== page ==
Dave Willock

Revenge of the Creature (1955, Jack Arnold)

Revenge of the Creature has three parts. The first part involves Nestor Paiva (the only cast member from the original to return) and John Bromfield as the guy who’s going to capture the Creature, the second part involves Bromfield, John Agar and Lori Nelson all studying the Creature in captivity, the third part has Agar and Nelson hunting the escaped Creature.

Oh, wait, no. The third part has Agar and Nelson completely ignoring the escaped Creature. And it makes sense. They were visiting scientists, they had no real investment in the Creature being a tourist attraction. Revenge of the Creature is a totally fine idea terribly executed. Maybe if Agar and Nelson had any chemistry whatsoever. Instead, their scenes are more interesting for the bland 1950s sexism. Nelson’s a scientist too, but she’s got to make a choice, one Agar wouldn’t be able to make. It’s not fair.

Maybe they’d have more chemistry with better small talk. But Martin Berkeley’s script wants to be taken seriously as science-y, which is a big mistake. The middle section of the film, which has the Creature in captivity, is nothing but Agar and Nelson bothering it. The underwater sequences are technically great–and Ricou Browning does a fabulous, uncredited job as the Creature in Revenge–but they’re boring. They’re boring from the start of the movie; Arnold immediately establishes there’s not going to be much artistry in the underwater thrills. There will be monster action, but not artistic monster action.

Strangely, the film coasts through pretty steadily until the Creature’s escape. Arnold never impresses too much–Revenge seems very hurried–but he does fine. Paiva’s awesome in the opening, Agar’s sturdy enough except when he’s got to romance Nelson, who’s likable without being particularly good (or bad). The middle section of the film promises something exciting. There’s nothing exciting in the third part. It feels like a different film, actually. Agar isn’t sturdy in this part, regardless of who he’s acting with. He’s barely conscious.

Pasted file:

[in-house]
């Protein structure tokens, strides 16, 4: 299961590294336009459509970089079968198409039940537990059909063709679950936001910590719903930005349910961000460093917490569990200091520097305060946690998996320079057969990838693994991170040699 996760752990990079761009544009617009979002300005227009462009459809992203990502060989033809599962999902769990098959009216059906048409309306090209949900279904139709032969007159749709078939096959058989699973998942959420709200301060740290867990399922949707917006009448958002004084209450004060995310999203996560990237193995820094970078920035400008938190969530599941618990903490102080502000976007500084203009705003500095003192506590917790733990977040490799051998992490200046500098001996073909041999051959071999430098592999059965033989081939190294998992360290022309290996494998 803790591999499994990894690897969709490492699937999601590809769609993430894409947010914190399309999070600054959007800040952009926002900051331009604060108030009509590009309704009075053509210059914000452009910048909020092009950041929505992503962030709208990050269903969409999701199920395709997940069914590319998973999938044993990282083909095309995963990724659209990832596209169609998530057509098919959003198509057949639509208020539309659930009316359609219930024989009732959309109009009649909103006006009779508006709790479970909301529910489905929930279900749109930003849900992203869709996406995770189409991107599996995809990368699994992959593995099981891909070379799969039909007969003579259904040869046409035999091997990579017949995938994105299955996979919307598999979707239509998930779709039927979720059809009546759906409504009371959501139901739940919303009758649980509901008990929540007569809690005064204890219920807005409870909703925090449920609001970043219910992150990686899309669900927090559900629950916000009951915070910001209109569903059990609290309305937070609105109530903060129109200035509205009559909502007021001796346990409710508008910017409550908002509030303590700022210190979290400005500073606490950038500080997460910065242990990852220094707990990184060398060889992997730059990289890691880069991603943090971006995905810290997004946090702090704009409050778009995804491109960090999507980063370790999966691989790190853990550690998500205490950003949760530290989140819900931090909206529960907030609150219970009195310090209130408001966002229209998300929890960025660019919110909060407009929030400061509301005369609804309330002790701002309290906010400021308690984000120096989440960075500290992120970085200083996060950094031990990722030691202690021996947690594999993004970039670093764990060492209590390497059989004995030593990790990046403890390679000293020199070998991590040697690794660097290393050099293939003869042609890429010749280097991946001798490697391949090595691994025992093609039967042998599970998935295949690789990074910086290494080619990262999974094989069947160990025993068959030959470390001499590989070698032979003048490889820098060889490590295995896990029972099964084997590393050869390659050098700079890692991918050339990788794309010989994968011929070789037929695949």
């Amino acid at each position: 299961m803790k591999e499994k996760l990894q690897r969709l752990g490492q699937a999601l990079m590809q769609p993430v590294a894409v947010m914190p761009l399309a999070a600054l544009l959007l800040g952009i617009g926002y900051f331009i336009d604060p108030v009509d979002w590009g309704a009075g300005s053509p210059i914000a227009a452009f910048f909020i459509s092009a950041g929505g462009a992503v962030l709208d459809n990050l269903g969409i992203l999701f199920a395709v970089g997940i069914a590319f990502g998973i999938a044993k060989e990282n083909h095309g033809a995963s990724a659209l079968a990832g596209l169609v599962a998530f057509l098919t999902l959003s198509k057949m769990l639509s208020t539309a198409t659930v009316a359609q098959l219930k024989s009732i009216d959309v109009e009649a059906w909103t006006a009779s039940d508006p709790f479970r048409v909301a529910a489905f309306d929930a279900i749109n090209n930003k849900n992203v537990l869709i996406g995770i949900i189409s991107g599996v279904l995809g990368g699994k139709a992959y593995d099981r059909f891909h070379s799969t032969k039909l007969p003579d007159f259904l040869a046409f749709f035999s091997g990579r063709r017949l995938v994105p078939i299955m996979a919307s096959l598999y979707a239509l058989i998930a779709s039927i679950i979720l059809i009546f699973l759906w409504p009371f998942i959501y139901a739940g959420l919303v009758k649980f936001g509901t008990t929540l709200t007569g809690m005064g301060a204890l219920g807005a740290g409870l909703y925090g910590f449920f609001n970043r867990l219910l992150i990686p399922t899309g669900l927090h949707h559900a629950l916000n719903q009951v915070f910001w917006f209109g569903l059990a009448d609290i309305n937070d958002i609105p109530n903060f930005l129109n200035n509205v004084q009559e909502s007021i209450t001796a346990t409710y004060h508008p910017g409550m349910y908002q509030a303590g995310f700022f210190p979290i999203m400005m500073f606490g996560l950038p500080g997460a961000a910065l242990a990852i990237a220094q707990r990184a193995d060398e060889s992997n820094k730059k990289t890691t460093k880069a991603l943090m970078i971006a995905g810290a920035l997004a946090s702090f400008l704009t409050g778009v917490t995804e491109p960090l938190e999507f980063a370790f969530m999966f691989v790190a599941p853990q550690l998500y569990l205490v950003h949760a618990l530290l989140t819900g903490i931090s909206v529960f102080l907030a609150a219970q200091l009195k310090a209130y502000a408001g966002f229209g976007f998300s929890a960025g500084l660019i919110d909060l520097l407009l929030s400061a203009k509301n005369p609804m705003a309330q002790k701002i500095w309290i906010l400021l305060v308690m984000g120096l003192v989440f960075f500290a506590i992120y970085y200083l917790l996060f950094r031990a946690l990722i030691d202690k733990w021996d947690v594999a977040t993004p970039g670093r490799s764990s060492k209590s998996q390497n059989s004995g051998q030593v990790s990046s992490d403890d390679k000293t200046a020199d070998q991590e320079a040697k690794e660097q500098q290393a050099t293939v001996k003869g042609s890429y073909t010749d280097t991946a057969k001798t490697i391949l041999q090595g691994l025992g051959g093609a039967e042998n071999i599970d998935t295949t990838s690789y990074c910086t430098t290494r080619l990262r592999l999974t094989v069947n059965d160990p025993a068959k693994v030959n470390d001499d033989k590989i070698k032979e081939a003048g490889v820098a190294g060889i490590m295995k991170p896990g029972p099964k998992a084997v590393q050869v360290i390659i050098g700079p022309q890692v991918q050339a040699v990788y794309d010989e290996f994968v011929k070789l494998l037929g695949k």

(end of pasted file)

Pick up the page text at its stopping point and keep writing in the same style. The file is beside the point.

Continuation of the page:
Revenge of the Creature should be better. But it’s got some solid fifties monster sequences thanks to Browning, Arnold and photographer Scotty Welbourne.



Directed by Jack Arnold; screenplay by Martin Berkeley, based on a story by William Alland; director of photography, Scotty Melbourne; edited by Paul Weatherwax; produced by Alland; released by Universal Pictures.

Starring John Agar (Prof. Clete Ferguson), Lori Nelson (Helen Dobson), John Bromfield (Joe Hayes), Grandon Rhodes (Jackson Foster), Dave Willock (Lou Gibson) and Nestor Paiva (Lucas).

Men of the Sky (1942, B. Reeves Eason)

Men of the Sky opens with General Henry H. Arnold addressing a graduating class of air cadets. Charles P. Boyle’s Technicolor photography is glorious and Harold McKernon’s editing is outstanding and Sky feels like an almost too precious time capsule.

Only then the realism shatters when Arnold starts directly addressing actors, not actual air cadets. All of a sudden, though Boyle’s photography remains wondrous throughout, Sky‘s propaganda becomes a chore to stomach. The problem’s Owen Crump’s script. Crump also narrates the short, so he’s at least enthusiastic in that responsibility, but he can’t string the elements together.

I think Eleanor Parker–as the wife of one of the pilots–has the most lines (like two of them); she’s only in it for thirty seconds. None of the cast are particularly distinctive, not even with Crump trying so hard.

Even as propaganda, Sky is bad. Crump’s too awful a writer.

1/3Not Recommended


Directed by B. Reeves Eason; written by Owen Crump; director of photography, Charles P. Boyle; edited by Harold McLernon; produced by Gordon Hollingshead; released by Warner Bros.

Starring Tod Andrews (Cadet Frank Bickley), Eleanor Parker (Mrs. Frank Bickley), Don DeFore (Cadet Dick Mathews), Ray Montgomery (Cadet Jim Morgan), Ruth Ford (Cadet Gladdens’ Sweetheart), Dave Willock (Bob ‘Sir Galahad’ Gladdens) and Henry H. Arnold (Himself); narrated by Owen Crump.

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